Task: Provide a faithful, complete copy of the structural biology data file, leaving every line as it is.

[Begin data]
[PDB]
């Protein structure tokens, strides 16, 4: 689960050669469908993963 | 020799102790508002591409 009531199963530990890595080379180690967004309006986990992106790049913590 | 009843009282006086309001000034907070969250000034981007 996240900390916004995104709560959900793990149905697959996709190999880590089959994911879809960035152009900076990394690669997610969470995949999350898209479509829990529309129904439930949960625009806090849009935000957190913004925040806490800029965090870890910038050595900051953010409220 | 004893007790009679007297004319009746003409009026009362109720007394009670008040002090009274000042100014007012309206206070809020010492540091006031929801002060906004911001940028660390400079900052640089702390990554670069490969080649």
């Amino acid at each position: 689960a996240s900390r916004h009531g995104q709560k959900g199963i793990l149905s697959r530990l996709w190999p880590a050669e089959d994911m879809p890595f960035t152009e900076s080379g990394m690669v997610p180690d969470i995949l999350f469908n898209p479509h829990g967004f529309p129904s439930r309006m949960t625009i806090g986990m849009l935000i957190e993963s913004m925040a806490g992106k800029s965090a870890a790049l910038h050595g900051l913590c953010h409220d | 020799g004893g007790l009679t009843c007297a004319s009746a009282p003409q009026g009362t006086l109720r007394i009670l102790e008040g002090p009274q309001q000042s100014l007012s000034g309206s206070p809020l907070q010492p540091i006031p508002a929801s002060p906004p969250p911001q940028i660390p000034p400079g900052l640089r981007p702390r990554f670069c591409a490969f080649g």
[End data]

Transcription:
[PDB]
């Protein structure tokens, strides 16, 4: 689960050669469908993963 | 020799102790508002591409 009531199963530990890595080379180690967004309006986990992106790049913590 | 009843009282006086309001000034907070969250000034981007 996240900390916004995104709560959900793990149905697959996709190999880590089959994911879809960035152009900076990394690669997610969470995949999350898209479509829990529309129904439930949960625009806090849009935000957190913004925040806490800029965090870890910038050595900051953010409220 | 004893007790009679007297004319009746003409009026009362109720007394009670008040002090009274000042100014007012309206206070809020010492540091006031929801002060906004911001940028660390400079900052640089702390990554670069490969080649």
């Amino acid at each position: 689960a996240s900390r916004h009531g995104q709560k959900g199963i793990l149905s697959r530990l996709w190999p880590a050669e089959d994911m879809p890595f960035t152009e900076s080379g990394m690669v997610p180690d969470i995949l999350f469908n898209p479509h829990g967004f529309p129904s439930r309006m949960t625009i806090g986990m849009l935000i957190e993963s913004m925040a806490g992106k800029s965090a870890a790049l910038h050595g900051l913590c953010h409220d | 020799g004893g007790l009679t009843c007297a004319s009746a009282p003409q009026g009362t006086l109720r007394i009670l102790e008040g002090p009274q309001q000042s100014l007012s000034g309206s206070p809020l907070q010492p540091i006031p508002a929801s002060p906004p969250p911001q940028i660390p000034p400079g900052l640089r981007p702390r990554f670069c591409a490969f080649g």